Healinghero Triple Amputee Veteran Forms a Special Bond with Therapist

Article excerpt

Byline: Michael E. Ruane The Washington Post By Michael E. Ruane The Washington Post

WASHINGTON -- Army Sgt. Monte Bernardo had been in the Rockville, Md., Target only a few minutes when he hobbled away from his red plastic shopping cart and slumped on a couch in the furniture department.

"This leg is killing me, dude," he told Capt. Erik Johnson, his occupational therapist. He winced and rubbed his plastic and titanium right leg.

His left prosthetic leg was OK, but his artificial hand was acting up, too.

It was a rare moment of complaint for Bernardo, who lost both legs and his left hand in a makeshift-bomb blast in Afghanistan on July 4. Johnson handed him his cane. They would just pick up a few more things, the captain said, "and then we'll roll out."

The two men looked at each other in silence. Bernardo shook his head in frustration. Johnson sat beside him: the sergeant in a T-shirt, shorts and missing limbs; the officer in fatigues that covered most of his burn scars.

Amid thousands of encounters between soldier and caregiver in recent years, these two men, marked by war and service, have formed a unique friendship.

Bernardo, 30, has been recovering at Walter Reed National Military Medical Center, in Bethesda, Md., for five months. Johnson, 35, the head of amputee occupational therapy there, has been helping him.

Bernardo is a stubborn, dedicated, somewhat cynical combat veteran with an outrageous sense of humor and a low opinion of officers. He grew up on a dairy farm in California.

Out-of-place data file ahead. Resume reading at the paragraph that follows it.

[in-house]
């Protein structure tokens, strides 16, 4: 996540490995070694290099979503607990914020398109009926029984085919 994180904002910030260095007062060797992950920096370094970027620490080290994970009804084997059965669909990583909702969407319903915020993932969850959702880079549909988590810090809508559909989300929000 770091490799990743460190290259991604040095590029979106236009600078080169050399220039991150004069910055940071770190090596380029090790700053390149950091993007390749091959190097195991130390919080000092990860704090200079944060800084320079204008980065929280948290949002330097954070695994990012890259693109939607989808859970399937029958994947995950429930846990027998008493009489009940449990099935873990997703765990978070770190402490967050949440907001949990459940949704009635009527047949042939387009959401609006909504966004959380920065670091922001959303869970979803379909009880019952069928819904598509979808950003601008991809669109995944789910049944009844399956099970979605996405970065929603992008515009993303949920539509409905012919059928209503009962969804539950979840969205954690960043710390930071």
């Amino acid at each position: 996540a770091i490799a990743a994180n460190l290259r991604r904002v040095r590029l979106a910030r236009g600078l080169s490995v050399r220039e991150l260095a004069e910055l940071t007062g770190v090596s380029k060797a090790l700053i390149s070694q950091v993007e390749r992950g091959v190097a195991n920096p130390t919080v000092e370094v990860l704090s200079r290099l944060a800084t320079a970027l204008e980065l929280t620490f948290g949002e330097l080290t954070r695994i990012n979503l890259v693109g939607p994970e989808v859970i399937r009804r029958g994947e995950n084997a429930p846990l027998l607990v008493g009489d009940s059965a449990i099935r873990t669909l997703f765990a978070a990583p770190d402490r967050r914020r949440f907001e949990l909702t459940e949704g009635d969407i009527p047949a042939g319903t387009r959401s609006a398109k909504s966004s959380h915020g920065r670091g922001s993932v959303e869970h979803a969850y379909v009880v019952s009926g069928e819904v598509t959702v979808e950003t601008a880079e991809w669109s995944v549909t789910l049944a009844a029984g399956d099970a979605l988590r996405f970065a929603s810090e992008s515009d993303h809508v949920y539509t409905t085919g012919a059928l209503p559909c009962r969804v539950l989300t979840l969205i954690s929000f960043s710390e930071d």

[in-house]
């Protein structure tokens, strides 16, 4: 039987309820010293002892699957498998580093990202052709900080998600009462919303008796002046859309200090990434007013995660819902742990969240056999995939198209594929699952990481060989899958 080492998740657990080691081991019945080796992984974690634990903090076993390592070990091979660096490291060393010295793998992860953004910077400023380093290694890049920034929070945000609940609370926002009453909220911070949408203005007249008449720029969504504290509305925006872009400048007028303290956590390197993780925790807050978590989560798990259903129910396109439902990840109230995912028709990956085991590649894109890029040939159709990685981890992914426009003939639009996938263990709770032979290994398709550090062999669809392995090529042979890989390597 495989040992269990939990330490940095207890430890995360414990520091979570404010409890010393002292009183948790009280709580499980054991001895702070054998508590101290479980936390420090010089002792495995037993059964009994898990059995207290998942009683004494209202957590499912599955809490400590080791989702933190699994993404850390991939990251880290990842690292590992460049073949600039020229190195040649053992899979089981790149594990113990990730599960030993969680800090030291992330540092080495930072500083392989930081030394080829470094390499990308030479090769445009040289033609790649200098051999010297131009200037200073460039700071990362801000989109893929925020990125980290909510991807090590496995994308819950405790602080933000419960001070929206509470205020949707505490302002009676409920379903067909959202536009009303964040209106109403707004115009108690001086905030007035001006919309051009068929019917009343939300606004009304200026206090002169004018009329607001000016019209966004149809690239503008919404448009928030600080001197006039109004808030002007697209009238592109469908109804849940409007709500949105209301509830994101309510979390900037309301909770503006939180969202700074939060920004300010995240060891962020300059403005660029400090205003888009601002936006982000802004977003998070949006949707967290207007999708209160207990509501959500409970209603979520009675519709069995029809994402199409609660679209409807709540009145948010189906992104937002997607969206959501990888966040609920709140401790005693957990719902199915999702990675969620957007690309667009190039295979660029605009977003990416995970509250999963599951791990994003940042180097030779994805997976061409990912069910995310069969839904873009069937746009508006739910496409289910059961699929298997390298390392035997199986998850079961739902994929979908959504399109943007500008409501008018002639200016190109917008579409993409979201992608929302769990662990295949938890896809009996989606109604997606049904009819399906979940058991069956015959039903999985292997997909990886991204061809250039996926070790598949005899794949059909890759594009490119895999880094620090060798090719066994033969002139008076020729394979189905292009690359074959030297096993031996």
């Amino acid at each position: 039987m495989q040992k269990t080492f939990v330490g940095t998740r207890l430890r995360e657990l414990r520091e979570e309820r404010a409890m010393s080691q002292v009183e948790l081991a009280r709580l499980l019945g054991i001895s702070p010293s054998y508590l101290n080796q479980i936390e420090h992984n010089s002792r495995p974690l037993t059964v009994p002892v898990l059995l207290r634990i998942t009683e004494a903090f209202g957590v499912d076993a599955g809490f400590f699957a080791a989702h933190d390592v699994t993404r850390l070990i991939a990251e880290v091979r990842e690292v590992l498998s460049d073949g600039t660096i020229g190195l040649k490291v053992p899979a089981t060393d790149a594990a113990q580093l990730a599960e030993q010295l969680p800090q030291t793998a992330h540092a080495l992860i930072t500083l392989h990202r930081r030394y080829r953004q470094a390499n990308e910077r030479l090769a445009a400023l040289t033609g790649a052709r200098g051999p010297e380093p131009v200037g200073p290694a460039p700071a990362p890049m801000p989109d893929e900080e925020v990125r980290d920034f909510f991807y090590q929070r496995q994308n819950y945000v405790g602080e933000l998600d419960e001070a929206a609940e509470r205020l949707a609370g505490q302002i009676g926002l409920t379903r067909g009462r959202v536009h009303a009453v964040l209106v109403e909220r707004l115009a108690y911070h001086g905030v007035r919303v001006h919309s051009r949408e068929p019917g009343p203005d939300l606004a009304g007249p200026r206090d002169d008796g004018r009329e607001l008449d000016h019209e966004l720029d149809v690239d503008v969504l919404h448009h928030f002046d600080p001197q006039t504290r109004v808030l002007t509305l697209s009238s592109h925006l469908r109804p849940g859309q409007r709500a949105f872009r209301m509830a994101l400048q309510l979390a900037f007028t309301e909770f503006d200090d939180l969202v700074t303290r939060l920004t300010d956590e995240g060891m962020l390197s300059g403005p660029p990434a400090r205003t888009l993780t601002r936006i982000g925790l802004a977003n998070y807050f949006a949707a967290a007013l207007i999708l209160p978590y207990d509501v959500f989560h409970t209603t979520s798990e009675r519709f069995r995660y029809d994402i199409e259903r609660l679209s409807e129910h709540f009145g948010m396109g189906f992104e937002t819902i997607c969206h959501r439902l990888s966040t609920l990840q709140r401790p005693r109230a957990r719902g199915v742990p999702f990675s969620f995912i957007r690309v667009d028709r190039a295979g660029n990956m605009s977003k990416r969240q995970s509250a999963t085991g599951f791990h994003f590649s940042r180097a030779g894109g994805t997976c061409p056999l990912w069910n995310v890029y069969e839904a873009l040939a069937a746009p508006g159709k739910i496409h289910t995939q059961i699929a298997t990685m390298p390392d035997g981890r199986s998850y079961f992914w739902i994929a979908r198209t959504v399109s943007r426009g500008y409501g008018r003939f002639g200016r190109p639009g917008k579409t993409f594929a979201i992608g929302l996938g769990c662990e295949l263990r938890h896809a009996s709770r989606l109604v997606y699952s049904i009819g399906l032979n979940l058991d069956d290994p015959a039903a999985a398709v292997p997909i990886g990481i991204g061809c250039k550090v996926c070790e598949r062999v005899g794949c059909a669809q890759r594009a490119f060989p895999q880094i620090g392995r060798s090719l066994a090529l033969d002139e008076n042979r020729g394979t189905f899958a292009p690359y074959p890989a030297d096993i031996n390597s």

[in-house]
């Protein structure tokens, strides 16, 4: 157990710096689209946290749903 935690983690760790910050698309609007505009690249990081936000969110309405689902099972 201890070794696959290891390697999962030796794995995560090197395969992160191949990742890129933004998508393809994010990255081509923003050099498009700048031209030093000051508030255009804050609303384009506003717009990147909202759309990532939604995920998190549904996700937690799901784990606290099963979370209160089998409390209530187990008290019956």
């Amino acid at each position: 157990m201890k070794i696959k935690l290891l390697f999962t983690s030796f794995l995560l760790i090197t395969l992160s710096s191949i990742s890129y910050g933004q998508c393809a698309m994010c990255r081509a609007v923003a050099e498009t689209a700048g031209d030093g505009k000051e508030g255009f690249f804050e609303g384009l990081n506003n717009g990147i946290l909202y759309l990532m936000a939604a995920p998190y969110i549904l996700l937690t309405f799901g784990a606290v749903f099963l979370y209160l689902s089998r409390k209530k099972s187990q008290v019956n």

Johnson is a clean-cut officer whose family goes back four generations in the Army. But his specialty is healing wounds, psychic and physical, not inflicting them.

Bernardo has a Ford F-350 pickup and has never worn a business suit. He is a former plumber who has been in the Army for 6 1/2 years.

Johnson was a high school baseball star and has a master's degree. He drives a sleek Mercedes-Benz, a gift to himself after a tour in Afghanistan. He has been in the Army for 16 years.

They are two very different men.

But they have bonded over Bernardo's wounds, both focused for months on the mechanics, physiology and psychology of his recovery, both engaged in a careful dialogue between patient and therapist, both with their own disfiguring injuries.

Soon they will part ways. Johnson is getting promoted to major and is being assigned to another hospital. Bernardo has improved so rapidly he hopes to be out of Walter Reed by the summer and then start college.

Bernardo was a cavalry scout and team leader with the 82nd Airborne Division last summer in Afghanistan, he said during a recent therapy session at the hospital as he assembled a bookcase and bantered with Johnson.

"I led all the patrols," he said, "navigation, taking care of my squad, stuff like that -- (looking) for bombs with your feet."

Standing nearby, Johnson asked jokingly: "Did you find any?"

Bernardo laughed: "I was awesome at my job!"

For five months, he had been waiting to encounter a makeshift bomb.

"I waited for it every single step," he said. "There was times I stepped on soft earth, I was like, 'Oh ----. That's it. Oh. I'm still alive. All right, cool.'"

Fifteen of his comrades had already become casualties in the same small area where he was wounded.

On July 4, he said he had done everything right. "I placed my guys (with) the proper intervals between them so that when I did step on that bomb the only one that was injured was me. Nobody else got hit."

"We were just on a regular mission," he said, in an area that was a 25-minute helicopter flight south of Kandahar.

"We got ambushed," he said. "They left us only one place to go. It was on a berm. They had the bomb set up ... on the berm."

But it was buried so deeply that it had eluded the mine detectors, and the area had been declared clear. …